It seems that the Witard family were never too far from tragedy or disaster. In 1877 Ephraim and Maria lost a son only aged just 9 weeks, another Wittard family member named William (46) died in 1880 leaving behind a wife and 10 children, Another William Wittard lost a son aged just 5 years in 1887 and further to the loss of his son, poor William was killed himself aged 43 in a tragic accident at the bottom of Ketts Hill. On Monday the 9th July, 1900 William had left the mill at 1430 on his horse and cart to deliver Barley and Oats, somehow he was thrown from the cart and subsequently run over by one of the cartwheels. It was said that the combined weight of the cart and it’s load was in excess of 150 stone and it had passed directly over poor William’s chest.
The following photograph shows the junction of Stone Road and Aylsham Road with Trafalgar House sat in the middle. This house would have been inhabited by the Wittard Family back in the late 1800’s:And a picture of Press Lane with some of the original flint boundary wall that stood in the shadow of this impressive Mill:
Sadly, most of the mills have since disappeared from Norwich with only the one tower remaining in Lakenham but it’s good to know that Mile Cross was home to its fair share of them back in the day and that their mark can still be felt in the fabric of the estate to this day.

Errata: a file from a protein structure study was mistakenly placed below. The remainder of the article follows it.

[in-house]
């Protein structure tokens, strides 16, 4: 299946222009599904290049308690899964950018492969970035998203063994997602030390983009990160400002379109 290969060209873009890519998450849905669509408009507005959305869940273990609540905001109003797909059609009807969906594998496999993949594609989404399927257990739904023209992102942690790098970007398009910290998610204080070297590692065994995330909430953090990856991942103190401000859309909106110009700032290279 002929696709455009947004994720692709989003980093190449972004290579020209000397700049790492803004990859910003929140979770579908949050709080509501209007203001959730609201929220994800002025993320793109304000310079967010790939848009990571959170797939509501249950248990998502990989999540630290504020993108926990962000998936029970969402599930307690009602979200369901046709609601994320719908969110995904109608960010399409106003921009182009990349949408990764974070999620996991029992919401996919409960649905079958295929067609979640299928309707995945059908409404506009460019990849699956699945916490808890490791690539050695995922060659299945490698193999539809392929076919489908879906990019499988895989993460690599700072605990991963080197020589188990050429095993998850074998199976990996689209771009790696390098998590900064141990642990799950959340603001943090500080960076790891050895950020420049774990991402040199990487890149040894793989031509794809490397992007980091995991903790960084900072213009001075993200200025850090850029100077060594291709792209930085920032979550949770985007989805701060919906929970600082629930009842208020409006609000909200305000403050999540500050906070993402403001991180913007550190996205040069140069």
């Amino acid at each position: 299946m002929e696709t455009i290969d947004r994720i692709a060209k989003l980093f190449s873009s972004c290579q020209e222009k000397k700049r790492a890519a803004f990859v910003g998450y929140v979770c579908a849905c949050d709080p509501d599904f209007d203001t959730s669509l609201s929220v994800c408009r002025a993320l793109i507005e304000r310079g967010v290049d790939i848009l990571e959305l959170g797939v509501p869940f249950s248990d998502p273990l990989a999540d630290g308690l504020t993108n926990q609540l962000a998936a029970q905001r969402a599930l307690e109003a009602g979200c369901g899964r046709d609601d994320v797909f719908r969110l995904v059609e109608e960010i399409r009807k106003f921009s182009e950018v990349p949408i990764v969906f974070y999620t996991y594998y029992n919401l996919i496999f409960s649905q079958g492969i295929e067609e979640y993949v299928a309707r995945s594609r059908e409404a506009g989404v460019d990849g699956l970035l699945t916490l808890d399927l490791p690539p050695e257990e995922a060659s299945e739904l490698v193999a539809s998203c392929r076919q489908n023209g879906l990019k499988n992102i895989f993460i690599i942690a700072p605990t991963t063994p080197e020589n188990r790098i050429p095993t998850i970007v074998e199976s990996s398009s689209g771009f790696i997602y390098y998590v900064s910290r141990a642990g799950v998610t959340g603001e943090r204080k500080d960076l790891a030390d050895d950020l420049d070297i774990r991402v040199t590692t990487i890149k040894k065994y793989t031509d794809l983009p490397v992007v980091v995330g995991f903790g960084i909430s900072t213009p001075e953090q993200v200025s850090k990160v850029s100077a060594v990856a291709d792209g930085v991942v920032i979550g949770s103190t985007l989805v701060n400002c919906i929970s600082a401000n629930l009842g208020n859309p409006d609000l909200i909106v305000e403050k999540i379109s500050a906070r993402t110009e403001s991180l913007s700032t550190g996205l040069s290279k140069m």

I had thought that there would be nothing left of this mill to photograph seeing as it was demolished almost 100 years ago so I was most surprised to find part of the building still standing. Mill House is hidden in a corner of Byfield Court and set back from Stone Road. I must have passed this hidden gem a thousand times without realising it was still there hidden in a rather overgrown-looking garden.As well as Mill House I was also surprised to find that one of the metal posts that stood either side of the Aylsham Road entrance had managed to survive. It stands by the path in the front drive of an oddly-positioned house built on what used to be driveway leading to the Windmill.
Thanks to the Norfolk Mills Website for most of the information, go and take a look at the site, it has some fantastic history and photographs and you could easily lose hours reading what they have researched.
Thanks once again for reading,
7 thoughts on “Windmills”
Another terrific piece of local research.
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Thanks Stuart for this piece. Very interesting for me, I was born at 8 Press Lane, my Aunt Ethel Eastoe was a retired midwife and had special permission to deliver me. The Eastoe family rented the house from the Witard family for many years. I think my Grandfather and Great Grandfather may have worked on the Mill as they were both Millwrights. I remember the house very well. My Dad used to say he remembered being taken to the site of the windmill by his Grandfather.
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Fantastic memories, Marian. Thanks.
My nan was born in the old parsonage house. He mother was in service there.
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My parents live just off Press Lane so I’d always been interested in the fact that there was a Mill here, but I never realised that the old overgrown house was a part of it. I have so many memories of shuffling past the front garden trying to catch a glimpse of the mysterious house through the dense trees. I’m so surprised and will look forward to sharing that with my folks!